Along with providing excellent eye care to patients, EyeXcel also hosts optometry students throughout the year. My name is Ashley Berry, I am the current student doctor at EyeXcel this fall. I am originally from Michigan and went to Central Michigan University for my bachelor’s degree, Fire Up Chips!¬† The last three years I have been in Memphis studying at Southern College of Optometry. The first three years of optometry school focus on book work, practicing skills on classmates, and working with patients at the school. I am now in my final year of schooling where we go out to real practices to learn from the doctors there. Outside of work, I enjoy going on hikes and exploring East Tennessee with my fianc√© Mitch. We are busy planning our wedding for this January in Michigan!

optometry student portrait

I wrote this blog post because many of my patients tell me about their new or worsening dry eye symptoms starting in the last 18 months. Some people have tried a few remedies, others believe their dry eyes are to be expected and have not tried to fix it. Here are some tips on how to improve symptoms of Mask Associate Dry Eye.

Purpose of Face Masks:

In recent times, face masks have become a normal part of our society. Wearing a face mask that covers the nose and mouth can reduce transmission of airborne particles. With the COVID-19 pandemic, that means face masks can help stop the spread of the disease. Continued use of face masks may be part of our culture for the foreseeable future. How does this face mask use affect the eyes?

Effect of Masks on Eyes:

Face masks are good at stopping air droplets from spreading out large distances. But where does that air go? As anyone who wears glasses has noticed, some of that air is re-directed up out of the mask and towards our eyes. This can cause the lenses on our glasses to fog up from our breath! The air that is channeled up to our glasses also blows across our eyes and across the tear film in front of our eyes.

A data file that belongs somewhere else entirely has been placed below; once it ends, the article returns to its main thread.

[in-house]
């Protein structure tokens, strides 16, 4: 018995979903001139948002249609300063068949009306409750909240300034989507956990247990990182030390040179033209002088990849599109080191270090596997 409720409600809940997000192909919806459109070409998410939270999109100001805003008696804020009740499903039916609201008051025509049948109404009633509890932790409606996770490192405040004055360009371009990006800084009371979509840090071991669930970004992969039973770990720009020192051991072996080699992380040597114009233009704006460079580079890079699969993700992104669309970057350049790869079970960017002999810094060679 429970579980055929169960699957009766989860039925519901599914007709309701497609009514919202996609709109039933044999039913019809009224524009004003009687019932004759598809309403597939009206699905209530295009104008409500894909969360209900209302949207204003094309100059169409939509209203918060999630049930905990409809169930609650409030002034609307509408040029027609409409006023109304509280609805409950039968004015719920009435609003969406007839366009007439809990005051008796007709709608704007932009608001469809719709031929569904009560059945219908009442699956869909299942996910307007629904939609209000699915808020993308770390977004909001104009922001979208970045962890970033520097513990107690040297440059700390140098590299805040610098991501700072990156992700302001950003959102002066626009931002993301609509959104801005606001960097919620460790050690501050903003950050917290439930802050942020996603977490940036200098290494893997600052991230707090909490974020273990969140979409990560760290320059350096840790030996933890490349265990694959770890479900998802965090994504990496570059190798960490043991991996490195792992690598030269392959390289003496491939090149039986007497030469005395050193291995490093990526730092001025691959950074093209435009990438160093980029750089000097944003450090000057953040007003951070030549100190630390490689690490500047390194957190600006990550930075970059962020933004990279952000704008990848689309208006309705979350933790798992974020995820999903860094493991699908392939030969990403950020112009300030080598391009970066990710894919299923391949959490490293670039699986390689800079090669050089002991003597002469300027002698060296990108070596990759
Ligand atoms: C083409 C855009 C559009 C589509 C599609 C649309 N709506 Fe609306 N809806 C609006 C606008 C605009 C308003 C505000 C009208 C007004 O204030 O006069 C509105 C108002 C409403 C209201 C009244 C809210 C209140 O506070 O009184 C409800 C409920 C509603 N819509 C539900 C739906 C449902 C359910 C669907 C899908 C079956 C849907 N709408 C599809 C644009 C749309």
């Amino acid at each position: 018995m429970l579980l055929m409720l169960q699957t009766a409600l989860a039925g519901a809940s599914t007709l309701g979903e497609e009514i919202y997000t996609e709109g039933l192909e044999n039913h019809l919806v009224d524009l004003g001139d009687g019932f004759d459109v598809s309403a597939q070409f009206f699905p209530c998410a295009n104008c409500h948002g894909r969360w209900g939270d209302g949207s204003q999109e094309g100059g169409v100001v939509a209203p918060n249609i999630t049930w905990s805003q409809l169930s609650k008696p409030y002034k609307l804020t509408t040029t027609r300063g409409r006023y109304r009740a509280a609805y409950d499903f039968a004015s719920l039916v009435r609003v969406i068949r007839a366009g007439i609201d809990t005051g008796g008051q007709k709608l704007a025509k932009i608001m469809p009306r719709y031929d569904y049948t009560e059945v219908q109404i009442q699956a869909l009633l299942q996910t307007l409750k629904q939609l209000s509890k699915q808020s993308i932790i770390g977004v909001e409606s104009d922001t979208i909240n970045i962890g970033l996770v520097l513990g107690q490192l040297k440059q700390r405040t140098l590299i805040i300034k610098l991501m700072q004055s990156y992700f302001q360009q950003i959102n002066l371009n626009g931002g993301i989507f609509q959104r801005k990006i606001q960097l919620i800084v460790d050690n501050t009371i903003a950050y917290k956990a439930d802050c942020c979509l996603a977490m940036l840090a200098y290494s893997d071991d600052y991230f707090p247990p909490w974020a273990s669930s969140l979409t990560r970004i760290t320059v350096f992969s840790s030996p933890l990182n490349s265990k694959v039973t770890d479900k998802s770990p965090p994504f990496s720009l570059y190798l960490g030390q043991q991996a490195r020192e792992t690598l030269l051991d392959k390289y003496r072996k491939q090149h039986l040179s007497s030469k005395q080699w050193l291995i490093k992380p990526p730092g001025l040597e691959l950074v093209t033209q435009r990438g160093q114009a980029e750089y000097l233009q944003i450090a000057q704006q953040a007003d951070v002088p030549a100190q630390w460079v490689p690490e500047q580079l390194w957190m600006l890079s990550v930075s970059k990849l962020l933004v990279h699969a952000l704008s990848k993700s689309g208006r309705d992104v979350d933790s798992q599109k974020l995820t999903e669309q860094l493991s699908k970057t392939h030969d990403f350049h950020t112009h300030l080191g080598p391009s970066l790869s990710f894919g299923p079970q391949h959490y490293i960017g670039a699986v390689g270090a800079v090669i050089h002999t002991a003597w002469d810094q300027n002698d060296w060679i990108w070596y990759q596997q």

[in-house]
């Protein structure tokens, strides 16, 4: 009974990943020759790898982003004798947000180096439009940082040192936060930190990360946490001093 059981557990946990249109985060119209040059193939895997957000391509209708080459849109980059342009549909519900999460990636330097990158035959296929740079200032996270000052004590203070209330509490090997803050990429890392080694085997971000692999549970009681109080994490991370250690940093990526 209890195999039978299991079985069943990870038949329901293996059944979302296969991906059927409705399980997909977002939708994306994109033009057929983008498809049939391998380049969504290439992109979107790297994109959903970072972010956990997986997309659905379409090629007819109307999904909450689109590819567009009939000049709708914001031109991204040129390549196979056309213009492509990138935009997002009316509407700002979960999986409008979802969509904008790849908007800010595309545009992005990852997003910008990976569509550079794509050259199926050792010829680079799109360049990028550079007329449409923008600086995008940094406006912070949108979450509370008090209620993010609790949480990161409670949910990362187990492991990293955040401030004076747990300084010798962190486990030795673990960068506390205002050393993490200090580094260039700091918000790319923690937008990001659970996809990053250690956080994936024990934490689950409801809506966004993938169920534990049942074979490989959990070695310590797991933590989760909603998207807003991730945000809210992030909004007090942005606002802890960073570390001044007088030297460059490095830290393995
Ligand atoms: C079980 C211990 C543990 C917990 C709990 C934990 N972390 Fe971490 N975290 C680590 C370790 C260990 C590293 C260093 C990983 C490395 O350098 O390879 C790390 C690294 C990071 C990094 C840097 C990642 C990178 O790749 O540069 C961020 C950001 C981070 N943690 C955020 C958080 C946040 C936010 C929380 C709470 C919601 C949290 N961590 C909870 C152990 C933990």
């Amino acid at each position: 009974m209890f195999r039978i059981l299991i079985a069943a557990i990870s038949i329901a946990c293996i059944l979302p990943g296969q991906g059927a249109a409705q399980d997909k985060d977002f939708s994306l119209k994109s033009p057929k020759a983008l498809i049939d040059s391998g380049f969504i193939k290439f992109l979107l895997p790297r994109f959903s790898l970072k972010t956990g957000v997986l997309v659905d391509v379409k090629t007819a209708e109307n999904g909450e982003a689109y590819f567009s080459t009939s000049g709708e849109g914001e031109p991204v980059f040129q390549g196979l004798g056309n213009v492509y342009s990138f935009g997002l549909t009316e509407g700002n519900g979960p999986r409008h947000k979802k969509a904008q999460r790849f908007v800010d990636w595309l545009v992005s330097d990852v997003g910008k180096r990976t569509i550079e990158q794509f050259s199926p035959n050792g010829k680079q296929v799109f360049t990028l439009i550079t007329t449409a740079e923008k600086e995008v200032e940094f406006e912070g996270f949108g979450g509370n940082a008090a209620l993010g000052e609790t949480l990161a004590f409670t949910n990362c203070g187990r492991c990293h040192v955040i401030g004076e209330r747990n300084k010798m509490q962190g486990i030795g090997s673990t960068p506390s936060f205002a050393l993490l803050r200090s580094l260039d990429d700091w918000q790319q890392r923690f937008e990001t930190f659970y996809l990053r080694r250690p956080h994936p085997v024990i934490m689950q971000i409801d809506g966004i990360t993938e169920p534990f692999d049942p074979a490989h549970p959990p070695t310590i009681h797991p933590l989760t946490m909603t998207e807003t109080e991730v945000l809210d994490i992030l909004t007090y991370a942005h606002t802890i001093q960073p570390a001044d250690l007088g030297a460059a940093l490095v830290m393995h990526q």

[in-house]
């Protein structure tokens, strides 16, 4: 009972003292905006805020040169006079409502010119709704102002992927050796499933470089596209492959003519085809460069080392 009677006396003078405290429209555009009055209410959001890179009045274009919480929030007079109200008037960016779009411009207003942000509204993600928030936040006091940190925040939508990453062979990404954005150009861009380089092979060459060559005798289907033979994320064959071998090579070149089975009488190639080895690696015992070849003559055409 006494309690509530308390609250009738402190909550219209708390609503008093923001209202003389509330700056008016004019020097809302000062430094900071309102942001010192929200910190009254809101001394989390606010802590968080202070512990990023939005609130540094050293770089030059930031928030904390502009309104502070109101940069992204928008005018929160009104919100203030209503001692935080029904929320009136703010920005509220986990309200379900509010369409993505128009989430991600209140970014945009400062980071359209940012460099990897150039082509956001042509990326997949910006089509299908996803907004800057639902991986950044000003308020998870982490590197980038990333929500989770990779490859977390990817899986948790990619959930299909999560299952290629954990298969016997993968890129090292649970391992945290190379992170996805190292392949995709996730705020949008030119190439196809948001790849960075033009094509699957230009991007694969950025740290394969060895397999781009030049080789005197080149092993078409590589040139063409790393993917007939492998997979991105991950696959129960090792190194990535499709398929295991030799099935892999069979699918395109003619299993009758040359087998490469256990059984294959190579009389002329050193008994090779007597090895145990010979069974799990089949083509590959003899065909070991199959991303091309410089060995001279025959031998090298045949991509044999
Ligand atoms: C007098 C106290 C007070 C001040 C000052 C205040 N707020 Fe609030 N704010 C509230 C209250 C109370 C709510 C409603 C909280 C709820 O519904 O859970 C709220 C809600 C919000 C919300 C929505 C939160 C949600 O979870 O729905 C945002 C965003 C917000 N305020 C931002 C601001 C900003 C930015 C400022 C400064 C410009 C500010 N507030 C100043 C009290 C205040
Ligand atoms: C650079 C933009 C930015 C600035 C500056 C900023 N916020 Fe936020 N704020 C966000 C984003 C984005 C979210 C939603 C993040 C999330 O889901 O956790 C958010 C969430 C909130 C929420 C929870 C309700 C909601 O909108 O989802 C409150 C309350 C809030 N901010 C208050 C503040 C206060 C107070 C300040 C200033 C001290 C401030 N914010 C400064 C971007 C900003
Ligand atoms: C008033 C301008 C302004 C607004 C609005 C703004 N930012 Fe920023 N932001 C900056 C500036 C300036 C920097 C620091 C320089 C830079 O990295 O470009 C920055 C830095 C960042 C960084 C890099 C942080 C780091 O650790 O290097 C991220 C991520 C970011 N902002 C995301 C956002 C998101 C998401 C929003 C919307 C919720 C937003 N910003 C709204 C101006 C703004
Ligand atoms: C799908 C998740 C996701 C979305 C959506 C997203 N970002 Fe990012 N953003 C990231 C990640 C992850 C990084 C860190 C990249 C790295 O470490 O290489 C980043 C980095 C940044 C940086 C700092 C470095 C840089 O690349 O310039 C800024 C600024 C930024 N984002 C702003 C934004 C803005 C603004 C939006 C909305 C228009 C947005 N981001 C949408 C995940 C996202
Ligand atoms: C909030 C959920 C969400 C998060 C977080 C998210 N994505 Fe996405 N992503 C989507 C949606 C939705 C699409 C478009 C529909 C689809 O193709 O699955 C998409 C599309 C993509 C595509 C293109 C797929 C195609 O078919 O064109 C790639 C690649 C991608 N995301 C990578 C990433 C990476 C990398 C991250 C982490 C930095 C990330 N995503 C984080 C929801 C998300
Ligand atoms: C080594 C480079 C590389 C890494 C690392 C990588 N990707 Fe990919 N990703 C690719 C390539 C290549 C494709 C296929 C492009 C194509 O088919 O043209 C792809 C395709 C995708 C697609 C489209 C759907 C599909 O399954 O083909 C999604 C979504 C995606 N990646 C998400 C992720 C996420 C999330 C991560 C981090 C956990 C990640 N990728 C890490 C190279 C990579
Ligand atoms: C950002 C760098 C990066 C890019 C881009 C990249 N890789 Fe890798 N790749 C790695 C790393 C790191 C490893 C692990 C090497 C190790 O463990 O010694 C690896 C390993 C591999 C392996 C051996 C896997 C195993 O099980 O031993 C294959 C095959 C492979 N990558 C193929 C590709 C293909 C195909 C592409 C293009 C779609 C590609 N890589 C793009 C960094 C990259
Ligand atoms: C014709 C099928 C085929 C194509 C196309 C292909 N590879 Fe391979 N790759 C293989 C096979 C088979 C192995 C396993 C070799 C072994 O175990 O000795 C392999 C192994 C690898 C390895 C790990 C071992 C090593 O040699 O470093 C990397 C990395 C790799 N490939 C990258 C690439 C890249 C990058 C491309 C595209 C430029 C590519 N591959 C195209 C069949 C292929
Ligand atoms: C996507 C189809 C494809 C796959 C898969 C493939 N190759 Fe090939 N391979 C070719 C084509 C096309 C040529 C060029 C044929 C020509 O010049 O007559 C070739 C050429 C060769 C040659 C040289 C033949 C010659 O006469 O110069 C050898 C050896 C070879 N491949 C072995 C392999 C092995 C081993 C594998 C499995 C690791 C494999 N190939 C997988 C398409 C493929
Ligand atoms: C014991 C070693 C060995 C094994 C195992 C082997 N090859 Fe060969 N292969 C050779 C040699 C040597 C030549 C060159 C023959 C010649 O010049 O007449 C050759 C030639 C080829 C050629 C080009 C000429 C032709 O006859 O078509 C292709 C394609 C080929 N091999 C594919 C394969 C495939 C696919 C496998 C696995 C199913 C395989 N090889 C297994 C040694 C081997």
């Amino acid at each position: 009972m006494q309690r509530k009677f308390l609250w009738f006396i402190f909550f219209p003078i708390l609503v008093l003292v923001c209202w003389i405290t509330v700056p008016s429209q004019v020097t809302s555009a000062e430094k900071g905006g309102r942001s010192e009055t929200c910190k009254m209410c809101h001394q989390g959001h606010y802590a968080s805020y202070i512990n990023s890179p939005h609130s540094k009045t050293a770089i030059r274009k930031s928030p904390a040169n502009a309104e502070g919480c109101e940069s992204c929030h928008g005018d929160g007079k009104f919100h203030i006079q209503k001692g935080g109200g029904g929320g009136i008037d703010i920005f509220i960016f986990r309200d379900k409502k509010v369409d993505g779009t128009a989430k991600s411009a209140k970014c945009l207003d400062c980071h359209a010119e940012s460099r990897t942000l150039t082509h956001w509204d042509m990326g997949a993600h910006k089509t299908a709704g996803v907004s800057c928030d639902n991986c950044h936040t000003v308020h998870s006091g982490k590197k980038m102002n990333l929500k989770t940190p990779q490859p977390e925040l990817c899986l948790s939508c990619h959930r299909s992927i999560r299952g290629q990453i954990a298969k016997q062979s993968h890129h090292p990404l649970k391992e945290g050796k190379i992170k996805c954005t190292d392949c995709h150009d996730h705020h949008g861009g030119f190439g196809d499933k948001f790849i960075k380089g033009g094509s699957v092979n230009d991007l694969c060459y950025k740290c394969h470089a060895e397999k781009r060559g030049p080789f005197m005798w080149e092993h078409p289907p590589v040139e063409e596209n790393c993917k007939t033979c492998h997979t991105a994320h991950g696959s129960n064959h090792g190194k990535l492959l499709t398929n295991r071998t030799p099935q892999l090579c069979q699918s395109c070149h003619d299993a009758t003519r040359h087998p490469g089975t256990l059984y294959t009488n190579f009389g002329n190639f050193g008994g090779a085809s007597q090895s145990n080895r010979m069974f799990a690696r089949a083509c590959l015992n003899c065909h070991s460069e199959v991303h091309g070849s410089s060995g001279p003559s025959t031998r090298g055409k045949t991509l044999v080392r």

The tear film, as shown below, is a very important part of the eye. It provides protection from pathogens, maintains eye comfort, and maintains quality of vision. As seen in the video below, tears naturally begin to evaporate between blinks. When air blows across the eye, evaporation happens faster leading to dry eye symptoms. A new complaint eye doctors are seeing is Mask Associated Dry Eye (MADE). Symptoms of MADE are just like the other types of dry eye causing the eyes to feel gritty, irritated, itchy, or watery.

How to Protect Your Eyes:

  1. Look for masks with pliable nose wires. The nose wire can be used to secure the top of the mask and stop air from being directed towards the eyes. Alternatively, some people use medical tape to secure the top of masks. If you choose to use tape, be careful that it is not irritating the skin or interfering with the function of the lower eyelids.
  2. Warm compresses can be used to promote meibomian gland secretions in the eyelids. These glands produce the oily part of the tear film and slow down evaporation. The doctors at EyeXcel recommend using a heating mask specifically made for the eyes to do these warm compresses. Gently use your index finger to press on the eyelids and express that oil after using the warm compress.
  3. Use artificial tears. Artificial tears can replenish the tear film and improve symptoms of dry eye. Artificial tears are more effective when used consistently. Try using these drops up to 4 times a day.
  4. Take breaks from screen use! We tend to blink less when staring at screens. Remembering to look away and blink can help with eye strain and dry eye. Try following the 20/20/20 rule. Every 20 minutes, take a 20-second break, and look 20 feet away. Practice blinking exercises during those breaks.
  5. It can become a habit to touch your face and adjust your mask, so wash your hands frequently.

If you have concerns about dry eye or your eye health, make an appointment with your eye doctor with us at 865-687-1232 or click here to request an appointment to discuss treatment options.